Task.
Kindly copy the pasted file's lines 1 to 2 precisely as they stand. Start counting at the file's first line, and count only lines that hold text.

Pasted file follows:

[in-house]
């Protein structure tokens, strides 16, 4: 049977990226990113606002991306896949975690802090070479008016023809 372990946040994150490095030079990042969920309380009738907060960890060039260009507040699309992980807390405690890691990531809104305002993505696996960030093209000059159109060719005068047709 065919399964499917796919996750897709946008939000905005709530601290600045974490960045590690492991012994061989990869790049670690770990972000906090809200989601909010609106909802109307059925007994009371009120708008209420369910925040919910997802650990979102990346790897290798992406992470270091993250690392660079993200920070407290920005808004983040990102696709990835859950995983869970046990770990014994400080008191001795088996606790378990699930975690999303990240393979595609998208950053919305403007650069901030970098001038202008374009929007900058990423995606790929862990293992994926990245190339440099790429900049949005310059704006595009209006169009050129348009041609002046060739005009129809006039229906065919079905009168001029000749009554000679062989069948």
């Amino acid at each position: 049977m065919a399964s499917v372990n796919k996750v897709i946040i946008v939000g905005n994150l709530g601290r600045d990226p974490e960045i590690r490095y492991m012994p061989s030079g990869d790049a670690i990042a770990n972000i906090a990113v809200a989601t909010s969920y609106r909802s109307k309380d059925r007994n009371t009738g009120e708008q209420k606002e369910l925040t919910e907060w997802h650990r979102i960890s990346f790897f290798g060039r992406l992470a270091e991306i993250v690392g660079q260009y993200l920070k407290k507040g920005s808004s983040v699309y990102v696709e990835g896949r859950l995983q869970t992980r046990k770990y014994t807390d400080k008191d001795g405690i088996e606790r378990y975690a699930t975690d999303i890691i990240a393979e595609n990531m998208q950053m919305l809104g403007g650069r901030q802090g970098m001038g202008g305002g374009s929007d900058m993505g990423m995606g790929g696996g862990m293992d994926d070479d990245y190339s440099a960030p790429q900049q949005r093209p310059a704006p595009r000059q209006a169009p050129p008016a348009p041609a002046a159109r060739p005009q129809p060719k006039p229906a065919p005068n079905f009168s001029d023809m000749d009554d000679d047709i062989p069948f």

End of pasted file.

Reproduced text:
[in-house]
């Protein structure tokens, strides 16, 4: 049977990226990113606002991306896949975690802090070479008016023809 372990946040994150490095030079990042969920309380009738907060960890060039260009507040699309992980807390405690890691990531809104305002993505696996960030093209000059159109060719005068047709 065919399964499917796919996750897709946008939000905005709530601290600045974490960045590690492991012994061989990869790049670690770990972000906090809200989601909010609106909802109307059925007994009371009120708008209420369910925040919910997802650990979102990346790897290798992406992470270091993250690392660079993200920070407290920005808004983040990102696709990835859950995983869970046990770990014994400080008191001795088996606790378990699930975690999303990240393979595609998208950053919305403007650069901030970098001038202008374009929007900058990423995606790929862990293992994926990245190339440099790429900049949005310059704006595009209006169009050129348009041609002046060739005009129809006039229906065919079905009168001029000749009554000679062989069948």